Mental Health and Suicide
This includes psychological symptoms, interaction with the health service regarding mental health problems, the most common mental health conditions, and suicide.
The department has particular responsibility for health analytics and research on the health of immigrants.
- Psychological symptoms: The department regularly provides analyses of national, regional and local health surveys containing data on psychological symptoms and quality of life.
- Seeking help for mental health problems from the health service: The department analyses data from the specialist and primary health service in order to establish how different demographics (gender, age, geography and socio-economic background) seek help for mental health problems from the health service.
- Improved basic data on mental health and substance use: There is a need to improve basic data on mental health and substance use. The department is engaged in an analytical project on registry data concerning mental health and substance use (PsyRus) as well as a pilot project on diagnosis-based examination of mental health issues and substance-related disorders.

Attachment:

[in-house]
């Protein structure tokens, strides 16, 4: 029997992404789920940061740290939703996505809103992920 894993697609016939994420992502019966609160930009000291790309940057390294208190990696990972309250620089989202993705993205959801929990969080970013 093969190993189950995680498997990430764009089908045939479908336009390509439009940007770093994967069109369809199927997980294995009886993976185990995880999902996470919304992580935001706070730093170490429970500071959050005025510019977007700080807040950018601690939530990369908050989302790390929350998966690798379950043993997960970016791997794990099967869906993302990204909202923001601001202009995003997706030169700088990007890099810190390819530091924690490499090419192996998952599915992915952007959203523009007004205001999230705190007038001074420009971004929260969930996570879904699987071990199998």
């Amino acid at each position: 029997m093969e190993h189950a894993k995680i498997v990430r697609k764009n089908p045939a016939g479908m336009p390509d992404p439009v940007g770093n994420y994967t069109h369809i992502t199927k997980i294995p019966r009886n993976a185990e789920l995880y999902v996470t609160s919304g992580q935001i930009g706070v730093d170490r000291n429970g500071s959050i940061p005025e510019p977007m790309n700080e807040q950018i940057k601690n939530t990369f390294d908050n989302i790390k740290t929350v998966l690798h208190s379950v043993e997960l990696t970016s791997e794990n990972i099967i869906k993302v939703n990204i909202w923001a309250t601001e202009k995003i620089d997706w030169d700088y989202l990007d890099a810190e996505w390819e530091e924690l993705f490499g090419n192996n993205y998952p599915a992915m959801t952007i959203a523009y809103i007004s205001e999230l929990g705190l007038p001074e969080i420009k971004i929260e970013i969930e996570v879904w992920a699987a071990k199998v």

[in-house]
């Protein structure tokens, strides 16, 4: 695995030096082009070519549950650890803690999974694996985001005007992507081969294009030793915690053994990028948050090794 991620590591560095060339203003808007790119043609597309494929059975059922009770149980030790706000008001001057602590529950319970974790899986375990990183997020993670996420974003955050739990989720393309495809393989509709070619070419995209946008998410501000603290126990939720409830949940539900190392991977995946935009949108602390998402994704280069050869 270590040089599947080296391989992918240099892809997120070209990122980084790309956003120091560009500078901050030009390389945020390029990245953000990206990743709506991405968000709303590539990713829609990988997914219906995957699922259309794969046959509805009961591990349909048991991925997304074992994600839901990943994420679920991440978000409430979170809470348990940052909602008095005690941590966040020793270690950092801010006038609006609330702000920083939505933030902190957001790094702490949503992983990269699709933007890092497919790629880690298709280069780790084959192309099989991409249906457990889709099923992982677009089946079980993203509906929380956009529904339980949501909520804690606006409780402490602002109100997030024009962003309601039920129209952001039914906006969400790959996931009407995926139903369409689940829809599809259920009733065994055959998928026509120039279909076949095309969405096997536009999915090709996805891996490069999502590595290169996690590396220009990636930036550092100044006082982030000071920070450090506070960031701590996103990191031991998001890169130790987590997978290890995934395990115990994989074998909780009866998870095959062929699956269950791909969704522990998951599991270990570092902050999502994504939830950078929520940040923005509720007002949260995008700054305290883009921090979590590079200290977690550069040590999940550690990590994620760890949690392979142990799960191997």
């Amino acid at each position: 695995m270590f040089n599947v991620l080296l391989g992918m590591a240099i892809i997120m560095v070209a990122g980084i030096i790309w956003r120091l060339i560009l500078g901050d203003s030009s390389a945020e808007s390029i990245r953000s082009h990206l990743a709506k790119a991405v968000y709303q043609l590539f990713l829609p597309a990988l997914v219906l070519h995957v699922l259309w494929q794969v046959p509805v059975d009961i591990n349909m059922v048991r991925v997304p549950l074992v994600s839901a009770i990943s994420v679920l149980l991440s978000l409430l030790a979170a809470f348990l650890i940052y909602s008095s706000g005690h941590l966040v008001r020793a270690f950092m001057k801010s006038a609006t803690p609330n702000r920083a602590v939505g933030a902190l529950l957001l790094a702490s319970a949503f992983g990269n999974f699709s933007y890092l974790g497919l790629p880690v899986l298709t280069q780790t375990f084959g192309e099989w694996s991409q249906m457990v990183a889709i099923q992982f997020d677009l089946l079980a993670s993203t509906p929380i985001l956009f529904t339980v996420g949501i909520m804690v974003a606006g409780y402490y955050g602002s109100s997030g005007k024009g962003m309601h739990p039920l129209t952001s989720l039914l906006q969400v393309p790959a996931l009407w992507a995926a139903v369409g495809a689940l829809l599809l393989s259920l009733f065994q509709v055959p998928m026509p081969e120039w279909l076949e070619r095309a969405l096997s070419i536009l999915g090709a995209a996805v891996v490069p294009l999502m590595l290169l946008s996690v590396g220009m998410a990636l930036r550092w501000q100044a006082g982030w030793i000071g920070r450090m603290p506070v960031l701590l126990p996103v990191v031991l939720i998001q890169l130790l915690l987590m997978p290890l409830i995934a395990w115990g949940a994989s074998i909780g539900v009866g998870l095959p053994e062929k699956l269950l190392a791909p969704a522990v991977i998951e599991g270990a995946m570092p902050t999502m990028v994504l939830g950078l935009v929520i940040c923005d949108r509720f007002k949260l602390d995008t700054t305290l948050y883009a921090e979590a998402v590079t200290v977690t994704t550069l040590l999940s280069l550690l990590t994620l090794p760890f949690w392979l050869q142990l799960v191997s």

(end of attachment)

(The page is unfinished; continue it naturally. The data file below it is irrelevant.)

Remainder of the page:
- Mental health: The department is involved in a number of projects on social inequalities and mental health. This work usually draws on registries and health studies such as the Study of Health and Living Conditions and the HUNT Study. The department is also involved in research into the impact of flu infection in the mother during pregnancy on the child’s subsequent mental health.
- Suicide: The department approaches this topic from a public health perspective, and it conducts both quantitative and qualitative research projects. The quantitative projects rely mainly on registry data. The qualitative data is obtained from the next of kin following a suicide. The department is also engaged in validating suicide statistics.
- Immigrant health: The department is responsible for co-ordinating immigrant health projects within the Division for Mental and Physical Health. Our health analyses and research into immigrant health look primarily at how immigrants interact with the health service in relation to mental and physical health issues and at suicide amongst the immigrant population.
- Health economics: The department is involved in studies aiming to improve health economics methodology.
The department assists the Arctic Council with projects on suicide amongst indigenous peoples. It is also part of an international research network looking at patient contact with the health service prior to a suicide.